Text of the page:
Vicki Voisin, ACP
Where do the officers of your association go when their terms of office are completed?
Are they turned out to pasture like these old horses, simply roaming free and no longer concerned with the future of the association?
You may think your past officers have earned the right to roam free, but what they have reallyearned is the privilege of not working quite so hard.
These past leaders remain vital to the continuity of the association. Their leadership skills, talent and expertise are needed to keep your association moving forward.
Instead of squandering all that knowledge and experience, harness those old horses and bring them back to the barn. Appoint them Leaders for Life and keep them involved.
This doesn’t mean the past leaders should be circulated back through the chairs, though. Your association will fold if the same old horses keep on doing all the work.
How should you use your Leaders for Life? This is simple. Tell them how valuable they are to your association and ask them what they’d be willing to do. You’ll be pleasantly surprised that they’re not exactly happy out in the pasture and are willing to help in any way they can.
Here are some excellent ways to use the talents of your Leaders for Life:
Planning meetings and educational events. Past leaders are pros at planning and they usually have the connections to draw upon to make your conventions a smashing success.
- Speakers. Past leaders usually have a wealth of professional knowledge and experience and make excellent speakers for your seminars.
- Ad Hoc Committees. Do you have a short term issue that needs to be handled? Appoint the past officers.
- Special Committees. Past officers make excellent members of special committees, such as those for scholarships and awards.
- Liaisons. Appoint the past officers liaisons to special groups, such as the bar association and paralegal schools.
- Officer orientation. Past officers have extremely valuable experience and knowledge, not to mention their finely honed leadership skills. Bring them in to share this with the new officers as they’re taking the reins.
- Mentors. The experiences of the past offices, as well as their tactful counsel, make excellent mentors for current and upcoming leaders.
- Certification review courses or other certification-related issues. Your past leaders have “been there, done that” so they are perfect candidates for leading review courses and they’re also great cheerleaders for those who are seeking certification. Their history makes them perfect choices when your association has certification-related issues.
There are also tips for the Leaders for Life who have been corralled:
- Become a member of the team. Let them know you will help and assist any way you can. Be available when they need you.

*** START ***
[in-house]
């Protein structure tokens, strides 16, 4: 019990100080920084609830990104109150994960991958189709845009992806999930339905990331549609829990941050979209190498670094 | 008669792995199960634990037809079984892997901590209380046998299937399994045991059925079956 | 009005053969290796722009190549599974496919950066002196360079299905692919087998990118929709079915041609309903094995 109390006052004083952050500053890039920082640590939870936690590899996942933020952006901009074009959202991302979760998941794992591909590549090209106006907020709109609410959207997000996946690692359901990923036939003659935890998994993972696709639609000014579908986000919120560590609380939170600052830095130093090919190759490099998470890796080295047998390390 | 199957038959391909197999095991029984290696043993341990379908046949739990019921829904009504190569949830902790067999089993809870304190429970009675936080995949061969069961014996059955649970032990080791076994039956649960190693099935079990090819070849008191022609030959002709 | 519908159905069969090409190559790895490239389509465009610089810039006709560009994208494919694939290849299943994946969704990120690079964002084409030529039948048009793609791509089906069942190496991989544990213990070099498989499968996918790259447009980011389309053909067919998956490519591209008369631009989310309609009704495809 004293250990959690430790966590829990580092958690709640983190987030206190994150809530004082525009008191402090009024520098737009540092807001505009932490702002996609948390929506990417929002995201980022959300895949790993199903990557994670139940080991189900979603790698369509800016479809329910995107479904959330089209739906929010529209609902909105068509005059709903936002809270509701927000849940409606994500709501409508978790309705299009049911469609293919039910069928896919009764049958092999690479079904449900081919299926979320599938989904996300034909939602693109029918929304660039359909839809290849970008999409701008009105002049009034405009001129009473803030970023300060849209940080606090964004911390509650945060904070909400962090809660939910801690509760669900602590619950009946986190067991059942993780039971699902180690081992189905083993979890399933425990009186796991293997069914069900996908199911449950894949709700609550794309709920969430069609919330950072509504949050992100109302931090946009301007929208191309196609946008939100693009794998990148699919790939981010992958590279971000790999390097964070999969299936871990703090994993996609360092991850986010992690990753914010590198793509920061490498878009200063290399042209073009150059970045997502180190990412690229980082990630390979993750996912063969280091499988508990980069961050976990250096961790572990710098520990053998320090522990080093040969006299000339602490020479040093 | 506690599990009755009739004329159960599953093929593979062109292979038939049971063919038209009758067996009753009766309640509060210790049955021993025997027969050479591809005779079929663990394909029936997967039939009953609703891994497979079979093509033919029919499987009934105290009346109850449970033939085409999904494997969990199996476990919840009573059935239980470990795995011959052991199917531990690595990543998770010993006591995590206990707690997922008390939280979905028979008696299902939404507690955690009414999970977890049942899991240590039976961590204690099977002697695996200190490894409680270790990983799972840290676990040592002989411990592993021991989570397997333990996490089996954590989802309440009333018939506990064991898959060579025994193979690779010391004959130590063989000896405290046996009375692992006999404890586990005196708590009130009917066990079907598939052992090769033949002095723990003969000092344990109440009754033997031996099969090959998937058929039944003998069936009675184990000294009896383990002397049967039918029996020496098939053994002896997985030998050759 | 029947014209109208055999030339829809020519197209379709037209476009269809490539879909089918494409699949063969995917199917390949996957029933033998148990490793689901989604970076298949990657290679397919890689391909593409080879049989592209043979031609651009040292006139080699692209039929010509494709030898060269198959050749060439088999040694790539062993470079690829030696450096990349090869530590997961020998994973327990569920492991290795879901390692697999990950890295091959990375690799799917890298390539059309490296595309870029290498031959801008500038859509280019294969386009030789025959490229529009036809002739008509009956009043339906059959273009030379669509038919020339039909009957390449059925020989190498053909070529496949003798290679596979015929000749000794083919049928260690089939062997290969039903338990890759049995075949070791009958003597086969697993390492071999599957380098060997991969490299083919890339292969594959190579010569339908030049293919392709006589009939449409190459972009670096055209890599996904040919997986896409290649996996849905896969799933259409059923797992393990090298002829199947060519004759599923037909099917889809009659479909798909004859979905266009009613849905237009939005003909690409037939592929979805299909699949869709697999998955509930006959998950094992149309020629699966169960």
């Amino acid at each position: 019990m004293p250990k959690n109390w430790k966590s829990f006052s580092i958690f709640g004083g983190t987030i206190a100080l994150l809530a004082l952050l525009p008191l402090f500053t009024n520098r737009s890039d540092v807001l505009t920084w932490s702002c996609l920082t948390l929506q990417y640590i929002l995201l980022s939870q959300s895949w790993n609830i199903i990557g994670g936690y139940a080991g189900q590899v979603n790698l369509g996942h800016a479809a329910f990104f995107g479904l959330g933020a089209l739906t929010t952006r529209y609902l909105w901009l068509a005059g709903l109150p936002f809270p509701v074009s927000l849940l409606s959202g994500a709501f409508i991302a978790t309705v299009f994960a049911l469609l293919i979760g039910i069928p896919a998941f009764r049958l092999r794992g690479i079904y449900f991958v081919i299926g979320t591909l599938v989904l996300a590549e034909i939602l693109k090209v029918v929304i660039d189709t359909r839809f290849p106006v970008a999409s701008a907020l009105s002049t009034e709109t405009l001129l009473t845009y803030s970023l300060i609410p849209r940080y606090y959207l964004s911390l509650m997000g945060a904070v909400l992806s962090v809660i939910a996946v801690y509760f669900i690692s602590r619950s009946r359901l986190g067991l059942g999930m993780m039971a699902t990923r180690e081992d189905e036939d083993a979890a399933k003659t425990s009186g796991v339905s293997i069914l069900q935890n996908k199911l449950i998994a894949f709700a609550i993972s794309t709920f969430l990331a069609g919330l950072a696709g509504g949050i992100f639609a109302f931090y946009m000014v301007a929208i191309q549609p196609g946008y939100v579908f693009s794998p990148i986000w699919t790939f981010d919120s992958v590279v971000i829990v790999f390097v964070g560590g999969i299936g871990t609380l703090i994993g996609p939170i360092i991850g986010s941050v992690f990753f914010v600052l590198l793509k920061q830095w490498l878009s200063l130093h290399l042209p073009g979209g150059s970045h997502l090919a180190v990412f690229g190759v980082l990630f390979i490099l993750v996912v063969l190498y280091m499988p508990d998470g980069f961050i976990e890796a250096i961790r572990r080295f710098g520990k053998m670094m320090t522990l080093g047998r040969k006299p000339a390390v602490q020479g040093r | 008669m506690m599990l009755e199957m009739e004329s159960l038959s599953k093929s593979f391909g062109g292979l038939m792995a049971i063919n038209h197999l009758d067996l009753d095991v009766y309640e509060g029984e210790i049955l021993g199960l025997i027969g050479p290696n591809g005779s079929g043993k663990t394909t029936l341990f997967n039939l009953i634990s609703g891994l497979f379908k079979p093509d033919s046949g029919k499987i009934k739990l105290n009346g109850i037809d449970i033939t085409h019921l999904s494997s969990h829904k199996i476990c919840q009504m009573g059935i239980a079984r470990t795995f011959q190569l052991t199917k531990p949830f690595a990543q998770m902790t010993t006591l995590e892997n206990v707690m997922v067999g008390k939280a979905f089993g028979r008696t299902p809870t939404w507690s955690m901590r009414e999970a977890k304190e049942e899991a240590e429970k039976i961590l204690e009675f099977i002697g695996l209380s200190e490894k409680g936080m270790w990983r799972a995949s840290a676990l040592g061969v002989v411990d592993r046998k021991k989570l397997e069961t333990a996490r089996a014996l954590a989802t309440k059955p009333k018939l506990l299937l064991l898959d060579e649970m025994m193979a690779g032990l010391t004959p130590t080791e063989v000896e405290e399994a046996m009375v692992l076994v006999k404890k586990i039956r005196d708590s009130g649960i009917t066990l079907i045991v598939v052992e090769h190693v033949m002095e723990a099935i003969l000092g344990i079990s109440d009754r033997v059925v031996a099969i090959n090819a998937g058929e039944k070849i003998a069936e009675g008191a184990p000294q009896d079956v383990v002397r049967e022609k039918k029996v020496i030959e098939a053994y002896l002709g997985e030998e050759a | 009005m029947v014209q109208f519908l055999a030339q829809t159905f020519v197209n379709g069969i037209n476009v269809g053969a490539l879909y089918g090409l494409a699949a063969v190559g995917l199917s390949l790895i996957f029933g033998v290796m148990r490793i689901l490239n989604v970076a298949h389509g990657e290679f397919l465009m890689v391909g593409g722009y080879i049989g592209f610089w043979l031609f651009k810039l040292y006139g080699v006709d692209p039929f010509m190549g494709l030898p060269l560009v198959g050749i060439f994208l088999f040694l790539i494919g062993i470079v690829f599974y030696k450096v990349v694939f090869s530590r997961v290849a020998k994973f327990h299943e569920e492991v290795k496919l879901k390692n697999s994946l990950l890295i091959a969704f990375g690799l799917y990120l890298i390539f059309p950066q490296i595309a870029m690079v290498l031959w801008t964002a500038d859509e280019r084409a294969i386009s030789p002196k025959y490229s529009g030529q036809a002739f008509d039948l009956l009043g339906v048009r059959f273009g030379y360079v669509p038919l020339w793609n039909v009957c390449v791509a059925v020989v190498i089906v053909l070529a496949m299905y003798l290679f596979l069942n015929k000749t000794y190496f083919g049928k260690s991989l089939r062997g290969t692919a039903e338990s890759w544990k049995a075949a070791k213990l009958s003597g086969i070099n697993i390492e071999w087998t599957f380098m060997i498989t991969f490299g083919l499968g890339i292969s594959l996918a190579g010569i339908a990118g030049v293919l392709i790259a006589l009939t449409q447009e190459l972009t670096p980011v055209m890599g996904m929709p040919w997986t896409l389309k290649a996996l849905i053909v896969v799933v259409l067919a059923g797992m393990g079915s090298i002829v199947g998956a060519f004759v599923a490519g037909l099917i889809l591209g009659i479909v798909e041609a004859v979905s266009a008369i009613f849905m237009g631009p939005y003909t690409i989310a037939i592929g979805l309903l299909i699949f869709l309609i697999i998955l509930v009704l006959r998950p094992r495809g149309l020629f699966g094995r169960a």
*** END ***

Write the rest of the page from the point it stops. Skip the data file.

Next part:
- Become a steady resource. Nurture, encourage and empower the members and officers. Be sure they’re comfortable asking for your advice and direction but don’t insist that they do everything your way.
- Be gracious. You may not always agree with the new leaders, but allow them to forge their own future. Don’t say “we did it this way” or “our way was better”. Times do change…they need to change…and the ‘old way’ may not be the best way any longer.
- Give only what you can. You may not have the time or the energy you once had. That’s OK because you can help on many levels. Anything you do for the association is needed and will be appreciated.
- Be miserly with your criticism and lavish with your praise. Leaders for Life boost members’ self-esteem and help them reach their full potential. This is how future Leaders for Life get their training.
- Set a good example. The members and current officers will learn from your style and your grace.
- Try not to serve on the Board again. If it becomes necessary for you to take a Board position, do your job without taking over. Let the new leaders have the limelight.
Former officers and board members should not simply sit back and let the newer members fend for themselves. While their terms of office are over, they are still leaders of the association and the profession. Their knowledge and expertise, as well as the history they share, are still very much needed. It’s up to the current leaders and members recognize their value, invite them back, make them useful, and insist that they be Leaders for Life.
©2010 Vicki Voisin, Inc.
Do you want to use this article in your newsletter, ezine or Web site? You can so long as you include this entire blurb with it: Vicki Voisin, “The Paralegal Mentor”, delivers simple strategies for paralegals and other professionals to create success and satisfaction by achieving goals and determining the direction they will take their careers. Vicki spotlights resources, organizational tips, ethics issues, and other areas of continuing education to help paralegals and others reach their full potential. She publishes a weekly ezine titled Paralegal Strategies